Dean Sin­clair, early graduate | Facebook Courtesy

Thirty-three seniors grad­uated a semester early, but few have phys­i­cally left Hillsdale. Maybe it truly is the people — or just year-long leases and promises of a salary.

Instead of taking classes, Jacob Petersen applied for three jobs at Hillsdale: project man­agement, the call center, and the Dow Lead­ership Center.

“I think everyone who grad­uated early stayed on campus for the rest of the semester. You graduate early, save money, get a job, and apply to more jobs for the future,” Petersen said. “When employers see that I grad­uated a semester early, I’ll just explain I’m eco­nom­i­cally smart with money.”

Peterson said he plans to work either at the Charles Koch Institute or in the hotel industry.

Hillsdale Home­coming King Dean Sin­clair from McHenry, Illinois said he seized the oppor­tunity to graduate early when he saw it.

“One day, it hit me while I was writing papers in the library, and I thought, ‘You know, there’s a way I don’t have to do this,’” Sin­clair said. “But it was hard because I was checked out school-wise.”

Sin­clair said he grad­uated and looked for a job teaching history because he feared himself “waking up at 2 p.m and start drinking a beer at 6.”

Carla Stewart, the sec­retary at Will Car­leton Academy, emailed Sin­clair over winter break and offered him a fourth-grade teaching position after an interview. He replaced the teacher until she returns from maternity leave in March.

Sin­clair said he had pre­vi­ously par­tic­i­pated in a teaching immersion program at Mystic Value Regional Charter School in Malden, Mass­a­chu­setts and interned at the Chicago Clas­sical Academy.

“So I’ve done a lot, but I’ve never been a teacher for a full seven-hour day,” Sin­clair said.

Sin­clair said he’s saving $13,000 by grad­u­ating early.

Sin­clair said he prefers teaching so he can devote time to playing in his band, August Hotel.

“All I really want to do is be a rockstar, but second is teaching, and, in a way, the two kinds of work together: Teachers have weekends, week­nights, and summers off, and bands tend to play weekends, week­nights, and summers,” he said. “So you see how that works. I could never be a bar­tender, right?”

Sin­clair said the first two weeks of his job have been “pretty crazy” and “a lot of fun,” but it was a sig­nif­icant change —  he said he hadn’t been around so many fourth graders since he was one of them.

“Right now, my best friends are 9 and 10-year-old kids,” Sin­clair said.

Sin­clair said he faces mul­tiple chal­lenges daily in the classroom.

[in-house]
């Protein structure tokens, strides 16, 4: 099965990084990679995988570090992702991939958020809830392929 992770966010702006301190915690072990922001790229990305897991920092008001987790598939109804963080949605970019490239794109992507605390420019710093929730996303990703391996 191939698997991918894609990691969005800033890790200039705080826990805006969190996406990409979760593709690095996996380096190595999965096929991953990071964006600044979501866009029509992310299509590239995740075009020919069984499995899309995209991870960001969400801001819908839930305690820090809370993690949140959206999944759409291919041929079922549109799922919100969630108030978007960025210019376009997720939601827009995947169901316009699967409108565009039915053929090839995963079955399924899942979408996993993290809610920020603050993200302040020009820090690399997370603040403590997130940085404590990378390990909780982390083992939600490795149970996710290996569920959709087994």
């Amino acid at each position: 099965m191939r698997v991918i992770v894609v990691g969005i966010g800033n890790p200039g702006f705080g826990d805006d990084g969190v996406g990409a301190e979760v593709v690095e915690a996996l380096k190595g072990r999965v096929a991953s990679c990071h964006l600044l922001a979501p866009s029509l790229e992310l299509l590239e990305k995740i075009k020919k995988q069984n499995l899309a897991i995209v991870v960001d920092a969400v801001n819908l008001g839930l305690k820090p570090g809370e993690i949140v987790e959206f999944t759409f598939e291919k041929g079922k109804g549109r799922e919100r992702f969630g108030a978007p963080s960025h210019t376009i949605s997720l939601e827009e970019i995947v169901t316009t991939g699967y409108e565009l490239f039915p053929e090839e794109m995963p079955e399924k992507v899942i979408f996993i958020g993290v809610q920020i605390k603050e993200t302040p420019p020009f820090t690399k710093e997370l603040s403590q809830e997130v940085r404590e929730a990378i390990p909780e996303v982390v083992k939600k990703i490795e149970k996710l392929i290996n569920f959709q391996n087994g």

“The biggest thing is you don’t want to be a toughie right away, or a dis­ci­plinary figure,” he said. “But you have to be firm with them or else they will walk all over you.”

Sin­clair said his biggest sur­prise is that just about every student wants to know his marital status.

“All they want to do is know if I’m married or not, and they ask on a regular basis. It’s not like it’s going to change each day,” he said. “On my first day, the peanut allergy table asked me to take out my left hand from my pocket, and they saw there’s no ring, so they knew I wasn’t married.”

Sin­clair retold a con­ver­sation with his stu­dents asking ques­tions when they saw pic­tures of Womb formal.

“They asked if she was my girl­friend, and I told them, ‘No,’ Sin­clair said. “’So she’s your wife?’ the kids asked. ‘No,’ I responded. ‘Do you want her to be your wife?’ they asked. ‘No.’ And then they catch you off-guard, and you don’t expect it.”

Sin­clair said the stu­dents also have no under­standing of age.

“We thought you were like 40, but now we think you’re either like 20 or 30,” the kids said, according to Sin­clair. “They asked when I graduate college, and I told them they didn’t want to know, so they thought I’m really old because that’s nor­mally what older people tend to say.”

Sin­clair said sub­stitute teaching isn’t his dream career; however, it is a good expe­rience and pow­erful on a resume. But he needs his cer­ti­fi­cation to teach in Illinois, which requires a year of work unless he teaches at a private school.

Sin­clair plans to teach tem­porarily, instead of starting at a “real” job like one of his peers.

Tanner Orion Wright from Cincinnati, Ohio, said the decision to graduate early was “super easy” and cost-effective.

“Money was the main moti­vator, but also to have my evenings back to myself,” Wright said. “It would have cost me at about $10,000. On top of that I get my salary, and of course, I don’t have homework.”

Wright accepted a job from Grant Street Group, a Pitts­burgh-based group he met at a Hillsdale job fair.

Wright, who is walking in May, said he never con­sidered moving out of Hillsdale this semester because of his lease and his girl­friend.

Wright said he believed grad­u­ating early gave him a leg up in the real world.

“If I were to interview some­where else I think my position would be an advantage because not only did I graduate a semester early, I also grad­uated with a double major of applied math­e­matics and eco­nomics,” he said. “I think that makes me stand out. I def­i­nitely would rec­ommend grad­u­ating early to anyone thinking about it. It looks good to employers, and it’s lucrative as far as far as making money, and it’s nice to be able to get into the real world.”

All three said, in ret­ro­spect, they made a cost-effective decision.

  • Ellsworth_Toohey

    Well written piece